Environmental Advocacy? Unexcused Absence.

Blake Zimmermann

A serene, quiet Bellingham morning emerges, with birds chirping, and trees swaying in the mellow breeze. Pedestrians stroll along with ease, and flowers bloom in the emerging sunlight. But this peace was short lived. Silence is then interrupted by a mighty armada of small commuter cars, driven exclusively by high school students. Carbon dioxide billows from exhaust pipes, suffocating the desperate atmosphere. This image may seem striking, but was reality on March 15th this year, when students and employees around the world left their schools and work to “protest” to their local governments about the current environmental standards. Sounds like a great idea, right? Well this is what many Sehome students thought as well, but I’m here to tell you why this was overall both an ineffective and waste of time for us students.

Although it makes sense for those in jobs associated with nature, energy, or other “environment” related jobs to leave their work, it doesn’t make sense for a student in high school. When you walk out of an institution, it usually means you have a problem with that specific institution in the way that it approaches this problem. I don’t think that this was the logic path for those students who left, I think they were frustrated with the lax approach to environmental regulation that the world has overall. In fact, according to the Bellingham Promise, Sehome High School specifically has made strides to be more sustainable, such as becoming the first school in the district to start using reusable plates, bowls, cups and cutlery for student meals.

In addition to Sehome High School, Washington State, among many other coastal states, have been large advocates for environmentally progressive movements, and continue to make efforts to improve our current consumption of our precious natural resources. Not only this, but Washington has been in a leader in using sustainable and environmentally friendly fuels for our energy. In fact, the Grand Coulee Dam is the largest hydroelectric power plant in the country by generation capacity, and provides power to 2.3 million homes a year.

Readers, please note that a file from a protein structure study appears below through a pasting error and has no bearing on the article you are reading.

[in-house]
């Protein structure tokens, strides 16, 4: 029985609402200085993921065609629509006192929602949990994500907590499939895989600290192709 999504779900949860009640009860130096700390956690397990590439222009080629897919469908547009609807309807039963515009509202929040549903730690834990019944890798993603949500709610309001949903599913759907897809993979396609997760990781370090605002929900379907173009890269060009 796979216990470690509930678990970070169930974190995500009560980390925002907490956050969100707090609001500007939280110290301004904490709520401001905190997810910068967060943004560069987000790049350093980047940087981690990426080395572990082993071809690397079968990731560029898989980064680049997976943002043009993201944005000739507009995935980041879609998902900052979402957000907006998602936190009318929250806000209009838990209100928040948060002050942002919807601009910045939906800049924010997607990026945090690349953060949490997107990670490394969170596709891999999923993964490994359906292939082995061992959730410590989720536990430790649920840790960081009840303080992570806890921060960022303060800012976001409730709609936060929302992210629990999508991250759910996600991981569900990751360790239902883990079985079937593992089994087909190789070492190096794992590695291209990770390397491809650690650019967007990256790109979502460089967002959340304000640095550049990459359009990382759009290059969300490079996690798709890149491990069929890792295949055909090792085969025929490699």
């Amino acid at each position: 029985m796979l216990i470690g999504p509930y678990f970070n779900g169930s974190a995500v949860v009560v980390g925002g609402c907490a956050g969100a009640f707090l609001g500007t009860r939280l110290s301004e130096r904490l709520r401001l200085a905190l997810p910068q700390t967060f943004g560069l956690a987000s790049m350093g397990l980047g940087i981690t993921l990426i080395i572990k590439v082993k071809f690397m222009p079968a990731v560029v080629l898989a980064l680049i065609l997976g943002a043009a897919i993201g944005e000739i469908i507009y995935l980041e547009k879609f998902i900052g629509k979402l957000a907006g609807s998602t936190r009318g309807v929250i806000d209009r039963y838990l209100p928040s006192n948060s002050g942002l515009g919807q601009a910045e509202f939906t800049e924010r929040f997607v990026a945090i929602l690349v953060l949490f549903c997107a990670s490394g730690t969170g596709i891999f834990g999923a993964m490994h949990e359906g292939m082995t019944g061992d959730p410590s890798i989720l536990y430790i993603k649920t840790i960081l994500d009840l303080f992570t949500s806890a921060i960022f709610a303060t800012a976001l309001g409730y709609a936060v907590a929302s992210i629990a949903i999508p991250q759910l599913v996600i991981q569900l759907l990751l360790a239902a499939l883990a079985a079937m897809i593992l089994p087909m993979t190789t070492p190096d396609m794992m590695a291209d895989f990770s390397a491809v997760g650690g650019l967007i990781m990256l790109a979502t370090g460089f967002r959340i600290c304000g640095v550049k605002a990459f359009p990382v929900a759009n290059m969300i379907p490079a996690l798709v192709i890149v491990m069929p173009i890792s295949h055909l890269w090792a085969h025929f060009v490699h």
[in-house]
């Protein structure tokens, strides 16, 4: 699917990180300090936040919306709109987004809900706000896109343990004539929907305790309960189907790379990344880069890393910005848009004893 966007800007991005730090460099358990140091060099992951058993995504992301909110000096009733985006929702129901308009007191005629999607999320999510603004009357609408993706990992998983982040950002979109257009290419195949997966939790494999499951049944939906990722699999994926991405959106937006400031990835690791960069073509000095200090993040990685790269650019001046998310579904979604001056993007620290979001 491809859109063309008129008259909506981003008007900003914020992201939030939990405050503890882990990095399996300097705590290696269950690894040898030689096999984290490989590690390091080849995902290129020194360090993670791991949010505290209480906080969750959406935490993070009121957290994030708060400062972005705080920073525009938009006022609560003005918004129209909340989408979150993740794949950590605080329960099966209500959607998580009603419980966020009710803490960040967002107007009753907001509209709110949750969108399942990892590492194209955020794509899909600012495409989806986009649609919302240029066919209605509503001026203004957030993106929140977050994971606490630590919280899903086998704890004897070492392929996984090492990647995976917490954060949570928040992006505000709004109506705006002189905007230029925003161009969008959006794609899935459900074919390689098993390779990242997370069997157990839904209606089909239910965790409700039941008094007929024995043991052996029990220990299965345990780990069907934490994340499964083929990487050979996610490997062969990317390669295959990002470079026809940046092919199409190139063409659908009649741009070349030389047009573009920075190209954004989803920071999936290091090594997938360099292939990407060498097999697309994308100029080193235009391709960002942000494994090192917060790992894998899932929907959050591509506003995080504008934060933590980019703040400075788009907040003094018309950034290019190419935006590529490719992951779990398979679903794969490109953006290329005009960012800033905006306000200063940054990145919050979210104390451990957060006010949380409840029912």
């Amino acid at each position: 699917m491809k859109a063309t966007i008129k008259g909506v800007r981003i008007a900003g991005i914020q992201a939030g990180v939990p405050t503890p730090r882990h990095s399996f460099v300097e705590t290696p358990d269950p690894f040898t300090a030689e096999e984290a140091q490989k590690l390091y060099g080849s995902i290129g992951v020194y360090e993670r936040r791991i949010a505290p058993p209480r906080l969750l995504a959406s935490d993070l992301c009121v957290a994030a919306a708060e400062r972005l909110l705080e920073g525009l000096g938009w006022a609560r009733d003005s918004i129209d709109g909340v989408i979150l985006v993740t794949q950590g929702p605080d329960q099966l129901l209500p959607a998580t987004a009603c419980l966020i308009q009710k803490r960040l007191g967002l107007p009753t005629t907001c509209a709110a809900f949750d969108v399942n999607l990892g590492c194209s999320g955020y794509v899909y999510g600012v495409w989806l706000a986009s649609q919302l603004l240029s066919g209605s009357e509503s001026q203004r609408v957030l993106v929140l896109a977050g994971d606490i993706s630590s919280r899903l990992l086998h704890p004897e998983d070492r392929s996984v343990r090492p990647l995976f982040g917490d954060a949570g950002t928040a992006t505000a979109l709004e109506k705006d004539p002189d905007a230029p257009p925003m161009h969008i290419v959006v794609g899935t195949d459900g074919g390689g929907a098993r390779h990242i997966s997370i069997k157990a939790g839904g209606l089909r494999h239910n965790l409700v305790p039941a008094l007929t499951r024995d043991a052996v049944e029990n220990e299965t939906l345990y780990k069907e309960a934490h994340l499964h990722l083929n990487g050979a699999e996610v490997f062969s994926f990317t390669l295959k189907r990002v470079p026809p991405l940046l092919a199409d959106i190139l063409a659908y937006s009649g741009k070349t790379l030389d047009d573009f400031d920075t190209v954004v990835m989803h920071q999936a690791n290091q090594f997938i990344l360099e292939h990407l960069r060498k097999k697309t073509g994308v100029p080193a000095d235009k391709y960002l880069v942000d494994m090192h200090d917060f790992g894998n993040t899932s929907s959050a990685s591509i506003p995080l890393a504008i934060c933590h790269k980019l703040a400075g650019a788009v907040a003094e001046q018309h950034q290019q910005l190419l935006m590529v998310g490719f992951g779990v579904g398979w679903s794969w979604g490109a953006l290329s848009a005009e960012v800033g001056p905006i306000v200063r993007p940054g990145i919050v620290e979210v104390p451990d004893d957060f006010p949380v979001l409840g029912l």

Finally, probably the most common thing that comes to most students minds when talking about this event, is how ironic and counterintuitive it was to drive to an event that has the main goal of countering unnecessary use of energy and natural resources. In fact, many students drove by themselves, not carpooling, contradicting the entire idea of the event. In fact, many students have reported that they simply left school and went home, which means that they made the commute to school to only be there for less than two hours and then drove back home. Not only this, but the kids who came back to school after this march made four total driving trips during their school day, as opposed to the normal two that would be made usually.

A potential argument against this could be that people walked out of schools all across the country last year because of a violent school shooting that happened last year, and this was very effective at creating new rules and regulations on all levels of government. While this is accurate, this shooting happened at a school, which is why school students walked out. If these environmental concerns were a result of the school, then students leaving makes much more sense.

In conclusion, this walkout was a waste of time and an additional unexcused absence on the students who happened to attend. If you are really concerned about our environment and the way it is being treated, try contacting members of your local government directly to express your concerns, so they know what specifically to address, and how to address it. We are the future, and we can change it, but actions like this are simply not helpful.